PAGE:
That is why they are trying so hard to destroy the British National Party ““ and the man who, more than any other, has made it what it is, and who remains, in my now humble but still extremely well informed opinion, the only man who can take us forward on the next stage of our epic, just and historic journey.”

He finished his resignation article by formally issuing the following warning to the grass roots BNP membership:

“There is an old saying, “Ëœyou never know what you’ve lost until it’s gone.’ Don’t wake up one morning later this year to find that we’ve lost Nick Griffin and his team, and replaced them with a jostling, squabbling, unstable, untested and indecisive coalition. We elect a Leader to lead, that’s Nick’s job, and he’s the best man to do it.”

Simon Darby’s decision has not only come as a shock to Stoke BNP Leader Cllr Michael Coleman, but as a huge disappointment too.

Cllr Coleman, who is tipped as a possible main player in the BNP at some time in the future, has appealed for the party to move more to the middle ground of politics.

He is calling for the BNP to adopt a strategy which would call for ethnic groups to be left to follow their own culture and religions whilst allowing the indigenous population the freedom to pursue their tradition and lifestyle.

You can hear more from Michael Coleman in the Audio Interview below.

Potential candidates are jockeying for position to take over the national leadership of the British National Party.
The man described as the BNP “ËœElection Guru’ Eddy Butler is mounting a leadership challenge to Nick Griffin this summer.

Butler claims that Griffin cannot combine his duties as an MEP with the effective running of the BNP. He claims the evidence lies in the disastrous election results in May.
His campaign has been boosted with the news that Nick Cass the Yorkshire BNP Organiser has announced that he supports Butler’s campaign and will be his running mate in the election.

Cass has stated that he intends to stand for Deputy Leader, a move that prompted Simon Darby to resign with immediate effect.

Whether Butler and Cass will become the BNP’s new Batman & Robin remains to be seen but reports suggest that the membership want a clear new dynamic direction and as yet they are the only credible alternative.

Their path to the leadership is one full of obstructions however. They are required to obtain the support of 20% of the BNP membership of two years standing.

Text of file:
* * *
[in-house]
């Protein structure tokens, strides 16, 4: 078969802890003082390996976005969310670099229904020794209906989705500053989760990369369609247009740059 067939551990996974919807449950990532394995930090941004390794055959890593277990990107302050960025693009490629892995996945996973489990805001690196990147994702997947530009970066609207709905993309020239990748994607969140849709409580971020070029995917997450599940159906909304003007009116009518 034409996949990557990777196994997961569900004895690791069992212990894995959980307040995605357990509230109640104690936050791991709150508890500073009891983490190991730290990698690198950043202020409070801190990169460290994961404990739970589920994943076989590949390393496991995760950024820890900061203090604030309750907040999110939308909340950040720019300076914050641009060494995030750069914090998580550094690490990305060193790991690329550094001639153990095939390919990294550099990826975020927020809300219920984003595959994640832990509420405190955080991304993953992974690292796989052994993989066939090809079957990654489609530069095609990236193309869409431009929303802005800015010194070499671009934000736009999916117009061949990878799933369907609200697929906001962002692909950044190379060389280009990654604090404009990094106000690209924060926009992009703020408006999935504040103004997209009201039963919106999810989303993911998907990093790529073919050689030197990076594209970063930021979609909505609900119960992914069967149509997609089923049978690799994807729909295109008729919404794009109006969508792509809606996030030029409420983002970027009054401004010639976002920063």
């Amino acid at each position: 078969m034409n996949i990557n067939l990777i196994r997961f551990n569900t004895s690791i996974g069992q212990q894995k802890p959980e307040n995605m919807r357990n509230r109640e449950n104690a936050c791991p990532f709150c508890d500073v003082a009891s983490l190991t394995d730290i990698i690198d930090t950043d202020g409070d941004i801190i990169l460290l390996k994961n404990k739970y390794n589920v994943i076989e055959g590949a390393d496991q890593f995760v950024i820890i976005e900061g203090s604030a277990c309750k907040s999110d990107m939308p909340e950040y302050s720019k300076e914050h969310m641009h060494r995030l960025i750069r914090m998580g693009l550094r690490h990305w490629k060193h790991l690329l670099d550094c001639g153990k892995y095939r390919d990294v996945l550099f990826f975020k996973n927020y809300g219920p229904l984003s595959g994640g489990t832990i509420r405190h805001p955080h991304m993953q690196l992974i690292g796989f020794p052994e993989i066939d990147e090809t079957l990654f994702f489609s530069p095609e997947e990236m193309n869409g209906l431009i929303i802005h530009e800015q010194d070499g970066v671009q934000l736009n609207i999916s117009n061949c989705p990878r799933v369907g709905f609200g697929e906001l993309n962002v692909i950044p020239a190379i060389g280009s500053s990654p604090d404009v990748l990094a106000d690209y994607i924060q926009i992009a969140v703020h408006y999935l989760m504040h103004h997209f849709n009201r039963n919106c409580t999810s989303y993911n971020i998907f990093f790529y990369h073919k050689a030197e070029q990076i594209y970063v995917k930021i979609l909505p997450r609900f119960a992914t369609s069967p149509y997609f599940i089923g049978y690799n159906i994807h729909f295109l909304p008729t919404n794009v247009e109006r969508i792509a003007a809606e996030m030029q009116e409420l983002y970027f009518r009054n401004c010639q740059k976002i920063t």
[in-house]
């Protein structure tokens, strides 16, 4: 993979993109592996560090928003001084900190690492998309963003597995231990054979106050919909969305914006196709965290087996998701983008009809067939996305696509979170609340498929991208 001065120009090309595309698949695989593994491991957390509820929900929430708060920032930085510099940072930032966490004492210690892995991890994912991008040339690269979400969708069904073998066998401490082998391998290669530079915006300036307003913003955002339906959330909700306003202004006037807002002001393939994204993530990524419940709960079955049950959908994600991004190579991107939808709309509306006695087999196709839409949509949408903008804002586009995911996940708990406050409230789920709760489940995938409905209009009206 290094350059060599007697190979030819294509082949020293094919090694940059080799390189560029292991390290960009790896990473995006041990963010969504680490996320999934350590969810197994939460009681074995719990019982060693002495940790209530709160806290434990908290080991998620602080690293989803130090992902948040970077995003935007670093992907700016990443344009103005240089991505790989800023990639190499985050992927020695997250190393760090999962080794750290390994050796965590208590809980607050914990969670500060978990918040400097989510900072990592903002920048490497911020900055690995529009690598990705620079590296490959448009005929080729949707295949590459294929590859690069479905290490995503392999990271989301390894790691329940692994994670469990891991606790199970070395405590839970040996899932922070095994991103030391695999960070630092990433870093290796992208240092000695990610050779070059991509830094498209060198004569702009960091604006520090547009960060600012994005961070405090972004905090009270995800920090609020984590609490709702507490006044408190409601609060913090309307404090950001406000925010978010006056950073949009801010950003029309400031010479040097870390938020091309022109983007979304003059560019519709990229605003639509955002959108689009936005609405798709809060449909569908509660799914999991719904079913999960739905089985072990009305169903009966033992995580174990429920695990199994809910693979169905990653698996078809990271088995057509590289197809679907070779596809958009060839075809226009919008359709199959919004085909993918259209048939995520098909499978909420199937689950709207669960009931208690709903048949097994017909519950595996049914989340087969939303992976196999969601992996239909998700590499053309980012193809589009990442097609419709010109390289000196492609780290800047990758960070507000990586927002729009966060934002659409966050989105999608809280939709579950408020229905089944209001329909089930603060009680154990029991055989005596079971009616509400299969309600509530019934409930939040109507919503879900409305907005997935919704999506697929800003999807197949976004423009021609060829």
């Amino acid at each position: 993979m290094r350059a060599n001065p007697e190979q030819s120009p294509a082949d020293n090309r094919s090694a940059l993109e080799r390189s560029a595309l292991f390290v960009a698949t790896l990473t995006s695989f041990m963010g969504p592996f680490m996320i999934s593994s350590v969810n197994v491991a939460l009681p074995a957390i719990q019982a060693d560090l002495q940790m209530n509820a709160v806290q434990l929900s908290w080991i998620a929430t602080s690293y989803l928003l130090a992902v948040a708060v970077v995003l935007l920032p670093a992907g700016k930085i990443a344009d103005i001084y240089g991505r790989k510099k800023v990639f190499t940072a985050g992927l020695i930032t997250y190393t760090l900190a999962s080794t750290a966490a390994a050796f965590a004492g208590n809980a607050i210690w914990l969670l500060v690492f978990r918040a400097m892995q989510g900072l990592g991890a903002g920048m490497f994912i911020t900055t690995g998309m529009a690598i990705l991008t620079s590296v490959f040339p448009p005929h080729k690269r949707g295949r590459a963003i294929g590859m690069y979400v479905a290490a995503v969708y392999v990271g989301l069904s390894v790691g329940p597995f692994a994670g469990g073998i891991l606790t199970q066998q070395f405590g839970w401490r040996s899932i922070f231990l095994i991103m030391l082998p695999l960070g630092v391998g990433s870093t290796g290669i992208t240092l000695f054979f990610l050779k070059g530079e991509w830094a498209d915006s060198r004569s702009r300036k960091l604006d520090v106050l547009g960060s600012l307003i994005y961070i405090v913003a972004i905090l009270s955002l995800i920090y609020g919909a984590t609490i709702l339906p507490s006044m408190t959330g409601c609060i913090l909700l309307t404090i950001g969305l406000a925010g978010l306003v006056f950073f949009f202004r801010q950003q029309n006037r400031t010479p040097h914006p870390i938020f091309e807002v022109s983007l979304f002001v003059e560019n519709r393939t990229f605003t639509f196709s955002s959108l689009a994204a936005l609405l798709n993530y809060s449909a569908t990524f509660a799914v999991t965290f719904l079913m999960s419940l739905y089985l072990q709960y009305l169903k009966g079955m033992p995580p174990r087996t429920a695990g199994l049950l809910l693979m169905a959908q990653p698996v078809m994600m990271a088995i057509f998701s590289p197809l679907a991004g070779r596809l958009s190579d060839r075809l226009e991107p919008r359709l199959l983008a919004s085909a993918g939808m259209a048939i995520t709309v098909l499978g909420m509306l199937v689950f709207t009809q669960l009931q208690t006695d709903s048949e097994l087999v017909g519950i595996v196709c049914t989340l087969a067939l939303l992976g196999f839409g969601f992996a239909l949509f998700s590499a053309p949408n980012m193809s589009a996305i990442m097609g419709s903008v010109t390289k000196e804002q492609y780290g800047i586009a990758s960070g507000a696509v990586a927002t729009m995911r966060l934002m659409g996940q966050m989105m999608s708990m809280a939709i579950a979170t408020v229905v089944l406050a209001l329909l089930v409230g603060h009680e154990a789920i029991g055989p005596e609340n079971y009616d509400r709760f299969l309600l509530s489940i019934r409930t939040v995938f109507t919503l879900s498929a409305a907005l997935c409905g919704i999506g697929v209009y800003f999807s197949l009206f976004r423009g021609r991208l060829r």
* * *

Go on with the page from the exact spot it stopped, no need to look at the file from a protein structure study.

They are known to have the support of some regions including Yorkshire & Liverpool.

BNP Leader Sticks His Bodyguard On European Union Expenses

Nick Griffin, MEP & Leader of the BNP

Nick Griffin, MEP & Leader of the BNP

By Warren Lloyd.

It has not taken Mr. Nick Griffin MEP long to get the hang of the MEP lifestyle.

Martin Reynolds (Right) with Nick Griffin

Martin Reynolds (Right) with Nick Griffin

The Sunday Times reported this weekend that the BNP leader and MEP for the North West seems to have put a claim in for his minder, a 20 stone hulk of a man, one Martin Reynolds.

Reynolds, head of security for Griffin and his private bodyguard openly admits that he as not got the first idea how Griffin can justify this move. “I just do the security side of it,” he told the paper. “Personal assistant stuff, generally looking after him, making sure things are done.” He also said that he did not know what he is doing for Griffin within his role as an MEP and that he had never been paid by the party before for anything.

And it seems that Mr. Reynolds is not the only wage that the EU are going to pick up from Mr. Griffin and fellow MEP BNP member Andrew Brons as it appears they are also channelling other payments for ‘assistants’ to BNP top brass.

These include Simon Darby, deputy leader of the BNP, its national administration officer Emma Colgate, and Eddy Butler, the BNP’s national organiser.

And the former editor of the Voice of Freedom, Martin Wingfield, is in receipt of payment from both MEPs as an assistant.

Brons is also employing Adam Walker, head of the BNP’s trade union Solidarity as an assistant too.

John Walker, deputy press spokesman for the party confirmed that on top of his £6,000 a year payment for the BNP, he is also to get £18,000 as payment as an assistant. He added to this that the BNP were “Ëœsensitive’ that the rules emphasised that all work paid for by the EU must relate to the MEP’s role and not to the BNP. He told the Sunday Times that he was working two days a week with each of the two MEPs and the rest of the time for the BNP.

It’s not taken them too long find the magic pen, has it?